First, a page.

Emerald Bay Freezes Over for the First Time in 30 Years

The Sierra Nevada has experienced extreme winter weather the past few months, causing Lake Tahoe’s Emerald Bay to freeze over completely for the first time in 30 years.

Emerald Bay is known for its shimmering colors, the Vikingsholm Castle, and a stunning mountain backdrop. Although Lake Tahoe never freezes over, the contained nature of the bay allows it to rarely develop a layer of ice atop the water. The last time it was completely covered with a sheet of ice was in 1989 and 1993, with the 1950s being the next recorded instance.

The shallow glistening body of water is located about 12 miles north of South Lake Tahoe, with an average depth of 150 to 170 feet, and 230 feet at its deepest point right off Fannette Island. It’s common for the bay to freeze to a certain extent, especially along the edges. The bay is only known to completely freeze over during extremely cold winters, with winter temperatures at Emerald Bay State Park averaging from a high of 40 to a low of about 20 degrees.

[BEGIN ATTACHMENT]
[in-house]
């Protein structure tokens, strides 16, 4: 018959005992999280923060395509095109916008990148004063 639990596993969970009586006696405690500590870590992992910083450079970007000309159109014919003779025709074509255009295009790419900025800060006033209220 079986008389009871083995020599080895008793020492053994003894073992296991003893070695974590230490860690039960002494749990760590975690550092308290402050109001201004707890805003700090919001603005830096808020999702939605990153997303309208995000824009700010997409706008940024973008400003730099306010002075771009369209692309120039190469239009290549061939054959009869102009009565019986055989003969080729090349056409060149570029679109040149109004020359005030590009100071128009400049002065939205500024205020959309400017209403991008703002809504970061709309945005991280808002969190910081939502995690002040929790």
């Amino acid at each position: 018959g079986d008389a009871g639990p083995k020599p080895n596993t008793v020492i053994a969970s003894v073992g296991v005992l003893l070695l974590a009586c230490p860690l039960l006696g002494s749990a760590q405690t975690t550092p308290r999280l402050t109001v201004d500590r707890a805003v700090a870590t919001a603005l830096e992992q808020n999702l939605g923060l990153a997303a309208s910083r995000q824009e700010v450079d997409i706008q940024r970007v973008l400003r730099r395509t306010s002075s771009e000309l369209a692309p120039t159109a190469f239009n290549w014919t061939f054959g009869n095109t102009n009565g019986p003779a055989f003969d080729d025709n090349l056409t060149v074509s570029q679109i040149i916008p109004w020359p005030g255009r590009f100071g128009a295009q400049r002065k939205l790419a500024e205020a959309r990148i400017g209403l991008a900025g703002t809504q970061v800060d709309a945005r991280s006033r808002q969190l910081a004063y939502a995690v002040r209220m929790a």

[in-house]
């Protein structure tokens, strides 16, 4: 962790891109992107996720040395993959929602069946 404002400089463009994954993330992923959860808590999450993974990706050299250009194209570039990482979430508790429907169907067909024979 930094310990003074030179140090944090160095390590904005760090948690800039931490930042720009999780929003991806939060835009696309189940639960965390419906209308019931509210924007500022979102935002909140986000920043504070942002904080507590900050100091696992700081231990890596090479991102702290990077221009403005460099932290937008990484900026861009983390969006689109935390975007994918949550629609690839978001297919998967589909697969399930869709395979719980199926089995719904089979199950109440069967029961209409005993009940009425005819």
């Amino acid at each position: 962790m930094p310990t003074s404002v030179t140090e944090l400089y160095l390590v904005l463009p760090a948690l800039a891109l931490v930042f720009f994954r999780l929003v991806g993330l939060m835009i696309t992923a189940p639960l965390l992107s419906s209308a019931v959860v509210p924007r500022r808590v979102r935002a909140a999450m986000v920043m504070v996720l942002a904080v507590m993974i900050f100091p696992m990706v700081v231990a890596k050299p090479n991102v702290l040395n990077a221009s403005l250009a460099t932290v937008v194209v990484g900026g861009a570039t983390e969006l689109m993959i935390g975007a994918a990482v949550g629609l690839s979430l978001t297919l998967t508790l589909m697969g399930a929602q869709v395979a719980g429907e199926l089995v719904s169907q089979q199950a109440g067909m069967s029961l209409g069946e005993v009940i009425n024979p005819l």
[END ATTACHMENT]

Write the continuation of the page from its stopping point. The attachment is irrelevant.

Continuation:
The National Weather Service recorded temperatures well below freezing for much of the past week, including a particularly frigid stretch Wednesday into Thursday at or near single digits. Two storms are hitting the region this week, which will cause flooding and create dangerous road conditions.

Visitors are being warned not to visit Emerald Bay for sightseeing due to the ice not being thick enough for people to walk on. The ice is only about 6 inches thick and therefore dangerous, with officials observing evidence of avalanche activity and several downed trees in the area the past week. Temperatures are expected to peak at about 40 degrees through the week, meaning that the full ice coating may not stick around for very long.

Park officials recommend a summertime trip, as Emerald Bay State Park’s many vistas and hiking trails make it a can’t-miss stop for Lake Tahoe visitors and residents alike. The waters of the bay were named “a special underwater area” in 1994 as part of Emerald Bay State Park, which was declared a National Natural Landmark in 1969. About 3 million people visit Lake Tahoe every year, with the vast majority of them driving straight to Emerald Bay because of how beautiful it is.

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